Since Kevin Sumlin was hired to change the image and trajectory of Arizona's football program, the school has debuted a $16 million indoor training facility and spent $25 million to renovate portions of Arizona Stadium.
Yet on the field, the Wildcats lost road games by 41, 32 and 27 points; touted quarterback Khalil Tate was injured and dropped from 1,411 rushing yards to 224; and Arizona collapsed late in the final game of the season, losing to rival Arizona State 41–40.
Perhaps the two most significant additions to Arizona’s program are assistant coaches. Former NFL standout DeMarco Murray now coaches the running backs, and ex-NFL offensive lineman Kyle DeVan now coaches Arizona’s linemen. Both have engaging personalities and are in their early 30s, which should give Arizona's struggling recruiting efforts more production.
Previewing Arizona's Offense for 2019
Tate was often undisciplined and didn't seem to grasp new offensive coordinator Noel Mazzone’s system in 2018. His completion percentage dropped from 62 to 56, and he was often unwilling to leave the pocket and run, a skill that a year earlier made him the first player in Pac-12 history to be named Offensive Player of the Week four weeks in succession. "He's learning to be a quarterback," Mazzone said in spring camp. The Wildcats don't appear to have a ready replacement.
Junior tailback J.J. Taylor rushed for 1,434 yards and was a revelation, getting the most out of his size — 5'6", 184 pounds. If he stays healthy, he'll take considerable pressure off Tate and Arizona's receiving group, which lost its three most productive players. Senior Cedric Peterson (18 receptions 2018) is the most experienced returning wideout. He's a possession-type receiver. The Wildcats are hopeful that freshman Boobie Curry becomes the big-play receiver they’ve been lacking.
Sumlin's spring focus was on developing the offensive line, which lacks depth. One positive is that sophomore Donovan Laie has displayed all-conference skills and is expected to join senior tackle Cody Creason and senior center Josh McCauley in a leadership role while new linemen such as junior college transfers Josh Donovan and Paiton Fears break into the system. Those occupying backup spots on the offensive line have not played anything more than mop-up time.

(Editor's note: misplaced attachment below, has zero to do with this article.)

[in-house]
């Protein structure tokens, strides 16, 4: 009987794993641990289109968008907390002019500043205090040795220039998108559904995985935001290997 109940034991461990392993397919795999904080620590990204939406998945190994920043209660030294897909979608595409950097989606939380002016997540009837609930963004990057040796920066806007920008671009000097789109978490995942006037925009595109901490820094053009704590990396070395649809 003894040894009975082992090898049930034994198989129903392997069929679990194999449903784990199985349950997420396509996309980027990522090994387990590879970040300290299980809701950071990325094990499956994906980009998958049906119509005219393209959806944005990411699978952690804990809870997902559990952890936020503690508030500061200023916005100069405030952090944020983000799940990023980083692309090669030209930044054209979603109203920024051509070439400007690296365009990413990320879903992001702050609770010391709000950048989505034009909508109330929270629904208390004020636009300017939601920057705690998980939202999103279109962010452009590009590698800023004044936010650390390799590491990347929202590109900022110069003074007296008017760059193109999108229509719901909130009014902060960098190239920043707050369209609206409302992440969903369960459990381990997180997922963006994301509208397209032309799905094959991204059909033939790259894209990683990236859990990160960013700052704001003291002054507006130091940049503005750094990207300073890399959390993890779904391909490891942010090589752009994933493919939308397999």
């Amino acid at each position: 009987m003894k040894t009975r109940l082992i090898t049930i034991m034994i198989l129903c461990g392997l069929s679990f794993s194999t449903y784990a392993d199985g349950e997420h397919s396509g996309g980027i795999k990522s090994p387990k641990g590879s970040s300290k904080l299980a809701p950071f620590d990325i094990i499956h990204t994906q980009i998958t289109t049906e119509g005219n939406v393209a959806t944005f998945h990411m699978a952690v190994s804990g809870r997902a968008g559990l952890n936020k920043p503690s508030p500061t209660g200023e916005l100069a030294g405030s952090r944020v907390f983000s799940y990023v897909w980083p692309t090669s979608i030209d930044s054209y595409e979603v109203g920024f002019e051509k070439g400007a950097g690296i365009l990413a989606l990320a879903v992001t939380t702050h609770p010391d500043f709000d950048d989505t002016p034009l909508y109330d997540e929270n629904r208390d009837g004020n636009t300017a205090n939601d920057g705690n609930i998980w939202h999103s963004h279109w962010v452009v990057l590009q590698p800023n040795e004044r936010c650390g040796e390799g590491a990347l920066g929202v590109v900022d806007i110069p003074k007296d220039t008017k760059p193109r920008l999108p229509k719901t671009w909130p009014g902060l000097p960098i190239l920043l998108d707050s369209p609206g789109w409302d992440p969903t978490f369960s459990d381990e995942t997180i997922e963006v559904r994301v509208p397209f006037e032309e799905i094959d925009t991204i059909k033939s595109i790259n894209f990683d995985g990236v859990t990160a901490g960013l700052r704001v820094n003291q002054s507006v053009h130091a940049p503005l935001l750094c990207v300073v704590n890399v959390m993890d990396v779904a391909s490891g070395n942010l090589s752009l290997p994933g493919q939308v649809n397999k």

Previewing Arizona's Defense for 2019
Arizona finished 92nd nationally in total defense last year, preceded by finishes of 119th and 102nd. Sumlin has made progress on that side of the ball, though; his defensive front not only has suitable size with J.B. Brown and Finton Connolly, but new players Myles Tapusoa and Nahe Sulunga also pass the eye test. They'll be joined by three-year letterman Justin Belknap in a reworked defensive front. The problem is that there is little depth. Sophomore pass rusher Jalen Harris, however, has the look of a potential star-level player.
Arizona's linebacking unit is the strength of the club. Juniors Colin Schooler and Tony Fields are two-year starters. Schooler made 119 tackles, 21.5 of them for a loss, as a sophomore. Fields was also productive with 89 tackles. Junior Anthony Pandy had a strong break-in season last year and joins two-year starter Kylan Wilborn to give Arizona a competitive group.
The return of fifth-year senior cornerback Jace Whittaker was one of the most positive developments of the offseason. He missed 2018 with an elbow injury and is the leader of the defensive unit. He is surrounded by three players with a combined 44 starts — safeties Scottie Young Jr. and Tristan Cooper and cornerback Lorenzo Burns.
Developing younger players on defense is a must if Arizona is to hold up over 12 games; freshman corner Christian Roland-Wallace and freshman linebacker Day Day Coleman climbed the depth chart in spring drills and appear ready to contribute.
Previewing Arizona's Specialists for 2019
Junior Lucas Havrisik will no longer share placekicking duties. The job is his. He made just six field goals last season, so it’s a risky proposition. Uncertainty also describes the punting situation. Freshman Kyle Ostendorp will challenge senior Matt Aragon to replace Dylan Klumpf, one of the league’s top punters last year.
Many in college football expected Arizona to challenge for the Pac-12 South title a year ago, but that expectation dissolved in the space of eight days as the Wildcats lost to BYU and Houston.
There is much less positive energy in Tucson this year. Tate struggled so much from start to finish that the club’s quarterbacking — believed to be the strength of the program — is now an uncertainty. If Tate comes close to matching his 2017 form, using his considerable scrambling skills, Arizona should be a tough out.
Arizona’s schedule isn’t favorable. It plays road games at USC, Stanford, Oregon and Arizona State. The Wildcats are 3–15 in conference road games the last four years, losing by a cumulative 344 points.
This year, Arizona should have some break-in time, against Hawaii and Northern Arizona, to identify starters on the offensive and defensive lines and to determine if Tate understands and can effectively operate Mazzone’s offense.